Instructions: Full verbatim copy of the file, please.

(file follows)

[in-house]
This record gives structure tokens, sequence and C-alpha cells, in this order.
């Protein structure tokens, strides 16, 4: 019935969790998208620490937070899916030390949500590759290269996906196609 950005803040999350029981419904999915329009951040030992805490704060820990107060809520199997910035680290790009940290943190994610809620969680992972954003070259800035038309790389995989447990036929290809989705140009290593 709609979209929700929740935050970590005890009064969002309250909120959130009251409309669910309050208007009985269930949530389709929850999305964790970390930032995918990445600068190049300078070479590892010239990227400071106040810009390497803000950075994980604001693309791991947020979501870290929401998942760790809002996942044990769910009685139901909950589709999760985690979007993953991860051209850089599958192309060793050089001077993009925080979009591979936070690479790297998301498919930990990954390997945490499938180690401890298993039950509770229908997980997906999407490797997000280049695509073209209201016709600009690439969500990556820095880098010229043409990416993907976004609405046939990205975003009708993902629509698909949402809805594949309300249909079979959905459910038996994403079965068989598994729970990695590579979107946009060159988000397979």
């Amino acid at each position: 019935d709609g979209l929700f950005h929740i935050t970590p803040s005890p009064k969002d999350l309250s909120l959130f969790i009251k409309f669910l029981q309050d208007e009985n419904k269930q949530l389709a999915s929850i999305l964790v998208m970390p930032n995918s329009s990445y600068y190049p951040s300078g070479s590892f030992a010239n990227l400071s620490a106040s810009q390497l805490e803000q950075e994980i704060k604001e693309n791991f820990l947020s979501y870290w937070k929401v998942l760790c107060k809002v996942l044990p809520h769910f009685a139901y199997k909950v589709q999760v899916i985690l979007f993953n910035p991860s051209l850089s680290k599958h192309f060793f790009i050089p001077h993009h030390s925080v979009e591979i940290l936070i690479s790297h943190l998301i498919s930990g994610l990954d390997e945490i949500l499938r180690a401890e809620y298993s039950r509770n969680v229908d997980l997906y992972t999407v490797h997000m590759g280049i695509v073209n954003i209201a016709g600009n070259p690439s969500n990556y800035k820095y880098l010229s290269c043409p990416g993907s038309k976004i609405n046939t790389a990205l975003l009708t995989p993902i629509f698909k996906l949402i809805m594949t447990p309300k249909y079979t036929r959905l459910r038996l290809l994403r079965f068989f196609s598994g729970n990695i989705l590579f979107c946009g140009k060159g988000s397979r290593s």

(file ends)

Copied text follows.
[in-house]
This record gives structure tokens, sequence and C-alpha cells, in this order.
């Protein structure tokens, strides 16, 4: 019935969790998208620490937070899916030390949500590759290269996906196609 950005803040999350029981419904999915329009951040030992805490704060820990107060809520199997910035680290790009940290943190994610809620969680992972954003070259800035038309790389995989447990036929290809989705140009290593 709609979209929700929740935050970590005890009064969002309250909120959130009251409309669910309050208007009985269930949530389709929850999305964790970390930032995918990445600068190049300078070479590892010239990227400071106040810009390497803000950075994980604001693309791991947020979501870290929401998942760790809002996942044990769910009685139901909950589709999760985690979007993953991860051209850089599958192309060793050089001077993009925080979009591979936070690479790297998301498919930990990954390997945490499938180690401890298993039950509770229908997980997906999407490797997000280049695509073209209201016709600009690439969500990556820095880098010229043409990416993907976004609405046939990205975003009708993902629509698909949402809805594949309300249909079979959905459910038996994403079965068989598994729970990695590579979107946009060159988000397979």
């Amino acid at each position: 019935d709609g979209l929700f950005h929740i935050t970590p803040s005890p009064k969002d999350l309250s909120l959130f969790i009251k409309f669910l029981q309050d208007e009985n419904k269930q949530l389709a999915s929850i999305l964790v998208m970390p930032n995918s329009s990445y600068y190049p951040s300078g070479s590892f030992a010239n990227l400071s620490a106040s810009q390497l805490e803000q950075e994980i704060k604001e693309n791991f820990l947020s979501y870290w937070k929401v998942l760790c107060k809002v996942l044990p809520h769910f009685a139901y199997k909950v589709q999760v899916i985690l979007f993953n910035p991860s051209l850089s680290k599958h192309f060793f790009i050089p001077h993009h030390s925080v979009e591979i940290l936070i690479s790297h943190l998301i498919s930990g994610l990954d390997e945490i949500l499938r180690a401890e809620y298993s039950r509770n969680v229908d997980l997906y992972t999407v490797h997000m590759g280049i695509v073209n954003i209201a016709g600009n070259p690439s969500n990556y800035k820095y880098l010229s290269c043409p990416g993907s038309k976004i609405n046939t790389a990205l975003l009708t995989p993902i629509f698909k996906l949402i809805m594949t447990p309300k249909y079979t036929r959905l459910r038996l290809l994403r079965f068989f196609s598994g729970n990695i989705l590579f979107c946009g140009k060159g988000s397979r290593s």